Homework guidelines: Generally, a homework problem in any math course will consist of two parts: the creative part and the write-up.

  • The creative part: This is when you "solve" the problem. You stare at it, poke at it, and work on it until you understand what's being asked, and then try different ideas until you find something that works. This part is fun to do with your friends; you can do it on the back of a napkin. If you're having trouble, even in understanding what the problem's asking, use the resources available to you: my office hours, teaching assistants' office hours, weekly tutoring sessions, etc. Ask for help as early as you can! This part should all be done on "scratch paper."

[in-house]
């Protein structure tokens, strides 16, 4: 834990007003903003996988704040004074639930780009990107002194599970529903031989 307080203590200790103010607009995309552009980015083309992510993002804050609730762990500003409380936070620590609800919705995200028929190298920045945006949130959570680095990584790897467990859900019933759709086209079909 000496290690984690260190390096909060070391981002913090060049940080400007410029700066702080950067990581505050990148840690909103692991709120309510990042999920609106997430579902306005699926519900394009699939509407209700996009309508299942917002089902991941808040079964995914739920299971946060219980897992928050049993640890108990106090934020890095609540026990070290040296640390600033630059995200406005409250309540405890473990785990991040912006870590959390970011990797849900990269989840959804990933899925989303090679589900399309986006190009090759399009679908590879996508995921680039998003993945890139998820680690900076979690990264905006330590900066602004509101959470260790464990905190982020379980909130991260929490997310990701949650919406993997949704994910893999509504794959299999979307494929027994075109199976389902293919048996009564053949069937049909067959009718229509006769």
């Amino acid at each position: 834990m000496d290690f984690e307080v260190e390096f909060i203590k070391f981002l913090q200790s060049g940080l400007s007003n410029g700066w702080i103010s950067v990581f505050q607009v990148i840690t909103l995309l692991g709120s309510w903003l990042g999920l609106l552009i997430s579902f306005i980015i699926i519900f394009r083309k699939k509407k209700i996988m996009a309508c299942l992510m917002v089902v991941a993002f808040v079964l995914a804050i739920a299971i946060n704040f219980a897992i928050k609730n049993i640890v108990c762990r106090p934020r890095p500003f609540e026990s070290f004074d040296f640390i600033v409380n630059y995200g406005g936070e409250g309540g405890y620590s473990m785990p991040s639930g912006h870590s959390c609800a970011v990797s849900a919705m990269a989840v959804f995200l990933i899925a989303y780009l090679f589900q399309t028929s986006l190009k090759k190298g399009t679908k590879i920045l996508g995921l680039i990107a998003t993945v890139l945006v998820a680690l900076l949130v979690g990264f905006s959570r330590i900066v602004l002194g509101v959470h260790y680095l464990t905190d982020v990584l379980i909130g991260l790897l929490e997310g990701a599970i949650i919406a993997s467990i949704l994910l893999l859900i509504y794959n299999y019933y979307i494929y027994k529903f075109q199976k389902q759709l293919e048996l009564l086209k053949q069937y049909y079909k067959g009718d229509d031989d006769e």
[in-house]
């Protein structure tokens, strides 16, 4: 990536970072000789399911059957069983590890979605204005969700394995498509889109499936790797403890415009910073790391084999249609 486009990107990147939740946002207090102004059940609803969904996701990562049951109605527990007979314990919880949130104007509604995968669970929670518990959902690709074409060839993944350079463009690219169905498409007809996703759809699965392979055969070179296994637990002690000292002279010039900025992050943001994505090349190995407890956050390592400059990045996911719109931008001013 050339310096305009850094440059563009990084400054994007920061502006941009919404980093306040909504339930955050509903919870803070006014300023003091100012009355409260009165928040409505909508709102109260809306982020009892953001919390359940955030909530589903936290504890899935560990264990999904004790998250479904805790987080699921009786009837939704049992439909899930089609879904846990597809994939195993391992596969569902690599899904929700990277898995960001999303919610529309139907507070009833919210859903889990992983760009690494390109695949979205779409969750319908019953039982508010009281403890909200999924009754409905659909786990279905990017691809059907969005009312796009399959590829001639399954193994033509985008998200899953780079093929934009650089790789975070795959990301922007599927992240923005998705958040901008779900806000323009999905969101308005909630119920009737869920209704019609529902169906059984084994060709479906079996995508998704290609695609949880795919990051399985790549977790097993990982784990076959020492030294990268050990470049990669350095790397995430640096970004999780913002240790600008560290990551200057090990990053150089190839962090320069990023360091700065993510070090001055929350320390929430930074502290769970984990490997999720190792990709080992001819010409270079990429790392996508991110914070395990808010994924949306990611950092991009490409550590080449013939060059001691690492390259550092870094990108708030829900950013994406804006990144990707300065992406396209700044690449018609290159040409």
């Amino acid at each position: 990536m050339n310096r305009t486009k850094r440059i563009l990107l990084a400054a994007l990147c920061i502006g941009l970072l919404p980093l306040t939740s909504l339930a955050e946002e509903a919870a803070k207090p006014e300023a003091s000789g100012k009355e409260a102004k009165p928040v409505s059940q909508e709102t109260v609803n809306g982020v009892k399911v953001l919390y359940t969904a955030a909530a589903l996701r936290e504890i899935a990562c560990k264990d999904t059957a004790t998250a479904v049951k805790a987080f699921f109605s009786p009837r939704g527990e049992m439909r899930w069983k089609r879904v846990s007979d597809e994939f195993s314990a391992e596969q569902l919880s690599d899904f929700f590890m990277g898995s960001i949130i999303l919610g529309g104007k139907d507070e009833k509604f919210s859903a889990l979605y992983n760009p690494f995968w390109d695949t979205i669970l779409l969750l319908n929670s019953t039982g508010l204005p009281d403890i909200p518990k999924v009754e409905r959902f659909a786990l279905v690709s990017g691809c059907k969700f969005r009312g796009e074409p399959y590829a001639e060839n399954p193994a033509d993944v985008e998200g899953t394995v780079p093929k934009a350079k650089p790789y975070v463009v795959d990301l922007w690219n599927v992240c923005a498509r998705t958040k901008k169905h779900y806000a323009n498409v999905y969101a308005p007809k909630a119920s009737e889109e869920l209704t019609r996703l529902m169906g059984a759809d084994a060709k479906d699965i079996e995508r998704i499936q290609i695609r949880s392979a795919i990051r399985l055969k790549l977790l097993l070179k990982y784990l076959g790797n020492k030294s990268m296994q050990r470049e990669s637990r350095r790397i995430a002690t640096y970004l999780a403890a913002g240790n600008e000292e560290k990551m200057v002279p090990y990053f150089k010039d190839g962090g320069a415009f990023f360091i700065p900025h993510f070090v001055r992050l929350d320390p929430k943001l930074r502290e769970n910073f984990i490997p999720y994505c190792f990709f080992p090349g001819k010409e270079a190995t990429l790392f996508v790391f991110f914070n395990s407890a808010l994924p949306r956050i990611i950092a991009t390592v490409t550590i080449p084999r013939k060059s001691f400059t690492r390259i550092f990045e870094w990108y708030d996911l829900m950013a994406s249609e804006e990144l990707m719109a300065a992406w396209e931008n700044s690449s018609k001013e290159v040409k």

• The write-up: Now that everything about the problem is clear in your mind, you go off by yourself and write up a coherent, succinct, and nicely written solution on clean sheets of paper. Consider this your final draft, just as in any other course. This part you should definitely NOT do with your friends.